Welcome to the American Water Works Association (AWWA) Hawaii Section.  AWWA is an international nonprofit scientific and educational society dedicated to the improvement of drinking water quality and supply.  Founded in 1881, AWWA is the largest organization of water supply professionals in the world.  Its more than 50,000 members represent the full spectrum of the drinking water community: treatment plant operators and managers, scientists, environmentalists, manufacturers, academicians, regulators, and others who hold genuine interest in water supply and public health. Membership includes more than 4,000 utilities that supply water to roughly 180 million people in North America.

Membership is divided into 43 sections that conduct seminars and lectures throughout the year for both the members and the public.  Technical papers and presentations are given and discussed at the annual meeting.

The AWWA Hawaii Section was established in 1975 and is dedicated to the promotion of public health and welfare in the provision of drinking water of unquestionable quality and sufficient quantity for Hawaii, Guam, American Samoa, and other Pacific American Commonwealths, Trusts, Territories, and possessions. 

The purpose of the AWWA Hawaii Section is the advancement and dissemination of knowledge concerning the improvement of practice in the design, construction, operation and management of water works and all related activities.  The AWWA Hawaii Section must be proactive and effective in advancing the technology, science, management, and government policies relative to the stewardship of water.

  Chair, Mike Street


Juanita Colon - Winter 2017-2018

Aloha Kakou! We had a successful 5th Annual Joint Pacific Water Conference hosted by the AWWA-Hawaii Section and the Hawaii Water Environment Association.

The theme for this year’s conference was “I ola pono na wai Hawai’i – Enhancing Hawai’i’s Water Environment.” How do we enhance our water environment for Hawai’i? I believe it’s through collaboration, understanding and education.

  • Collaboration—working together, partnering with different agencies and community organizations to ensure our resources are managed and cared for in a way we can sustain current and future needs.
  • Understanding—understanding the importance of our resources, understanding the cultural connections we have to our resources and most importantly understanding each other.
  • Education—educating ourselves of the different methods, science, and technologies available to us to make our work easier. Educating our community on the roles that we all play both as consumers and as industry professionals in ensuring our resources are protected.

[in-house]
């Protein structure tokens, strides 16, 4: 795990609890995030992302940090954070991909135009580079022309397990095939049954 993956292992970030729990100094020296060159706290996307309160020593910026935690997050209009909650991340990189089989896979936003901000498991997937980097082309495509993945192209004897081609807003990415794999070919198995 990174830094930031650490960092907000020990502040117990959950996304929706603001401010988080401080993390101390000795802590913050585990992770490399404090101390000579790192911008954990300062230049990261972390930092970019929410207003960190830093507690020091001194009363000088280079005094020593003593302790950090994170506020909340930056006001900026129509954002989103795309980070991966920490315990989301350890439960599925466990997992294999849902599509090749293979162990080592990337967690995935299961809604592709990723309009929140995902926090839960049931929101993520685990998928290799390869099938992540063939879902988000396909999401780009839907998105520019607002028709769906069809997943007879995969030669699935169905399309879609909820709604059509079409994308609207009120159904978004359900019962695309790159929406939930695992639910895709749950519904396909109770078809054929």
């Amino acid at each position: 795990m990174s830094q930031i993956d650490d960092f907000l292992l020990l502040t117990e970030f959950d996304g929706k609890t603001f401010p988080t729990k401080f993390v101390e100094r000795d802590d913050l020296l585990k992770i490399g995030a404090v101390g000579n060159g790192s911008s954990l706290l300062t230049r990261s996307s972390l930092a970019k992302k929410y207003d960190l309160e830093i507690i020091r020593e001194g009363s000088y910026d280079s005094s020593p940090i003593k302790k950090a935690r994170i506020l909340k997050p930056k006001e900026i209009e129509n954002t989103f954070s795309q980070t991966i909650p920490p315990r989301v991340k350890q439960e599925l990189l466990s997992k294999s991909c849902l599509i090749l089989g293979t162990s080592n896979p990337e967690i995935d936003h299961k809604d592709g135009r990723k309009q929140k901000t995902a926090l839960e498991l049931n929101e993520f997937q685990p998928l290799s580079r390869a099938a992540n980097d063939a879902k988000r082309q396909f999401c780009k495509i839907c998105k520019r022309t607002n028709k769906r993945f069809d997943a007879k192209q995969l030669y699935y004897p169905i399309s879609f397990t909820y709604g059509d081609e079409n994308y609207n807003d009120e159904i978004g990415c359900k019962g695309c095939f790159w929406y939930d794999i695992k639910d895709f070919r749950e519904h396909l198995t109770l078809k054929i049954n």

How do you Enhance Hawai’i’s Water Environment.

This year’s conference committee was hard at work putting together a great technical program for all attendees. Thank you to co-chairs Susan Mukai, Puna Kaneakua, and Emily Dong, conference committee members, and volunteers for your endless time and effort in organizing the conference. Thank you to their bosses and companies for allowing these members the time needed away from their normal work.

Thank you AWWA President Brenda Lennox; Brenley McKenna with the Water Research Foundation; and keynote speaker Vicky Andersen from Water for People for being a part of the conference.

Thank you to our sponsors and Hawaii Convention Center staff. Without the support from all of our sponsors, exhibitors,companies, organizations, bosses, and staff, a great conference would not have been possible. So mahalo to you all.

Ho'omaika'i and a job well done to all of our participants and winners of the pipe tapping competition, top ops competition, student poster contest,
and photo contest.

Please join us at the Mandalay Bay Resort and Casino Convention Center in June for ACE 2018.

Hawaii has a tradition of looking to our ali’i and kupuna, our leaders and elders for inspiration and knowledge. So I'll end with some words of wisdom from Liholiho - Kamehameha II. It reinforces the thought that we rely on ike kupuna- traditional knowledge and practices. When Liholiho traveled abroad to Europe he received compliments from other monarchs who praised his wisdom. He responded to this praise by saying, "Na wai ho'i ka 'ole o ke akamai, he alahele i ma'a i ka hele 'ia e o'u mau makua." "Who would not be wise on a path walked upon by my parents and ancestors?" In his response he did two things. First, he acknowledged his kūpuna, his ancestors and their intelligence. He understood that because his ancestors were smart, innovative and wise; they had taught these things to him, so he, too had inherited those same qualities. Second, he showed his confidence in his upbringing. We learn valuable lessons from Liholiho. Although he was being praised he returned that praise and glory to the source, his kūpuna. As parents and adult role models, we can instill in our community, in our keiki, this same kind of confidence. We can pass our knowledge, values, and love of our water resources to our keiki and community.

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